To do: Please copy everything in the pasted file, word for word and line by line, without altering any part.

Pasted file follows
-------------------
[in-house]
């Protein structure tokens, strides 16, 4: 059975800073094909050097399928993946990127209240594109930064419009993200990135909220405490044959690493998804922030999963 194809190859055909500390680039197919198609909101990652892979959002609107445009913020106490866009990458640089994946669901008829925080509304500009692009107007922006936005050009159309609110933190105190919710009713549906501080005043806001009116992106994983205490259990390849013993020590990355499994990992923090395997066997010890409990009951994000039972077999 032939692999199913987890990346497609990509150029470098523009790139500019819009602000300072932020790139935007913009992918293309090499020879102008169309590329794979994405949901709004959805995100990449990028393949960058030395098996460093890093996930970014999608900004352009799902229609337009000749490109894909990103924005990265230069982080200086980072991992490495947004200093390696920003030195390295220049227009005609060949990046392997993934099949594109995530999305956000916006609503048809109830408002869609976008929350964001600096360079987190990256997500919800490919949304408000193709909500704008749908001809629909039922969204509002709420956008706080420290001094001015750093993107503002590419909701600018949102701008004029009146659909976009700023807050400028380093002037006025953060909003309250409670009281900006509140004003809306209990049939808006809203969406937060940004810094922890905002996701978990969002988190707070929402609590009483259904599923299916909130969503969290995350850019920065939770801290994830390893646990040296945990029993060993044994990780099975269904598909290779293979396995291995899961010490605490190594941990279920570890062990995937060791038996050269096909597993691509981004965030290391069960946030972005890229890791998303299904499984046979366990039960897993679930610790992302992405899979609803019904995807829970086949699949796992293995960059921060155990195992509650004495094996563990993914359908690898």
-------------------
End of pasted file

[in-house]
């Protein structure tokens, strides 16, 4: 059975800073094909050097399928993946990127209240594109930064419009993200990135909220405490044959690493998804922030999963 194809190859055909500390680039197919198609909101990652892979959002609107445009913020106490866009990458640089994946669901008829925080509304500009692009107007922006936005050009159309609110933190105190919710009713549906501080005043806001009116992106994983205490259990390849013993020590990355499994990992923090395997066997010890409990009951994000039972077999 032939692999199913987890990346497609990509150029470098523009790139500019819009602000300072932020790139935007913009992918293309090499020879102008169309590329794979994405949901709004959805995100990449990028393949960058030395098996460093890093996930970014999608900004352009799902229609337009000749490109894909990103924005990265230069982080200086980072991992490495947004200093390696920003030195390295220049227009005609060949990046392997993934099949594109995530999305956000916006609503048809109830408002869609976008929350964001600096360079987190990256997500919800490919949304408000193709909500704008749908001809629909039922969204509002709420956008706080420290001094001015750093993107503002590419909701600018949102701008004029009146659909976009700023807050400028380093002037006025953060909003309250409670009281900006509140004003809306209990049939808006809203969406937060940004810094922890905002996701978990969002988190707070929402609590009483259904599923299916909130969503969290995350850019920065939770801290994830390893646990040296945990029993060993044994990780099975269904598909290779293979396995291995899961010490605490190594941990279920570890062990995937060791038996050269096909597993691509981004965030290391069960946030972005890229890791998303299904499984046979366990039960897993679930610790992302992405899979609803019904995807829970086949699949796992293995960059921060155990195992509650004495094996563990993914359908690898």